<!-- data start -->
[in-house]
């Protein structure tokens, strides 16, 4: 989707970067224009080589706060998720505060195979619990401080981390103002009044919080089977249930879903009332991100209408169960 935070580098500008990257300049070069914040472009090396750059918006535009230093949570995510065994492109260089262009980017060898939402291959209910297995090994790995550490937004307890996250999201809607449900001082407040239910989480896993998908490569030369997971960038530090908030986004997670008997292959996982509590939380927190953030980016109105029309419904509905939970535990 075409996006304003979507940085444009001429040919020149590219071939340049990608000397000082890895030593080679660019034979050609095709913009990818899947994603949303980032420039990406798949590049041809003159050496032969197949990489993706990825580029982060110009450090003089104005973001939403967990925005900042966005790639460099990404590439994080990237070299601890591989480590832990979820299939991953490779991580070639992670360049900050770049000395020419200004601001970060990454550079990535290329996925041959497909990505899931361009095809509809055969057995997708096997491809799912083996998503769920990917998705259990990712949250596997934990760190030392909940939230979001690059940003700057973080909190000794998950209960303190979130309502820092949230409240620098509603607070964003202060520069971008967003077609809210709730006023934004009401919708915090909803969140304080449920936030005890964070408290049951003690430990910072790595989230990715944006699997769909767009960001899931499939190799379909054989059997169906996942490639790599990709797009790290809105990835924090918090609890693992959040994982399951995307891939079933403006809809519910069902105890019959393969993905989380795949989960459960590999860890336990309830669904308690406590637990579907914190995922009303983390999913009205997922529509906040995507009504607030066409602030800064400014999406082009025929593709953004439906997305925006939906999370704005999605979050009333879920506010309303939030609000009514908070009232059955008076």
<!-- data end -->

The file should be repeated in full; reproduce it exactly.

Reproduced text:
[in-house]
């Protein structure tokens, strides 16, 4: 989707970067224009080589706060998720505060195979619990401080981390103002009044919080089977249930879903009332991100209408169960 935070580098500008990257300049070069914040472009090396750059918006535009230093949570995510065994492109260089262009980017060898939402291959209910297995090994790995550490937004307890996250999201809607449900001082407040239910989480896993998908490569030369997971960038530090908030986004997670008997292959996982509590939380927190953030980016109105029309419904509905939970535990 075409996006304003979507940085444009001429040919020149590219071939340049990608000397000082890895030593080679660019034979050609095709913009990818899947994603949303980032420039990406798949590049041809003159050496032969197949990489993706990825580029982060110009450090003089104005973001939403967990925005900042966005790639460099990404590439994080990237070299601890591989480590832990979820299939991953490779991580070639992670360049900050770049000395020419200004601001970060990454550079990535290329996925041959497909990505899931361009095809509809055969057995997708096997491809799912083996998503769920990917998705259990990712949250596997934990760190030392909940939230979001690059940003700057973080909190000794998950209960303190979130309502820092949230409240620098509603607070964003202060520069971008967003077609809210709730006023934004009401919708915090909803969140304080449920936030005890964070408290049951003690430990910072790595989230990715944006699997769909767009960001899931499939190799379909054989059997169906996942490639790599990709797009790290809105990835924090918090609890693992959040994982399951995307891939079933403006809809519910069902105890019959393969993905989380795949989960459960590999860890336990309830669904308690406590637990579907914190995922009303983390999913009205997922529509906040995507009504607030066409602030800064400014999406082009025929593709953004439906997305925006939906999370704005999605979050009333879920506010309303939030609000009514908070009232059955008076």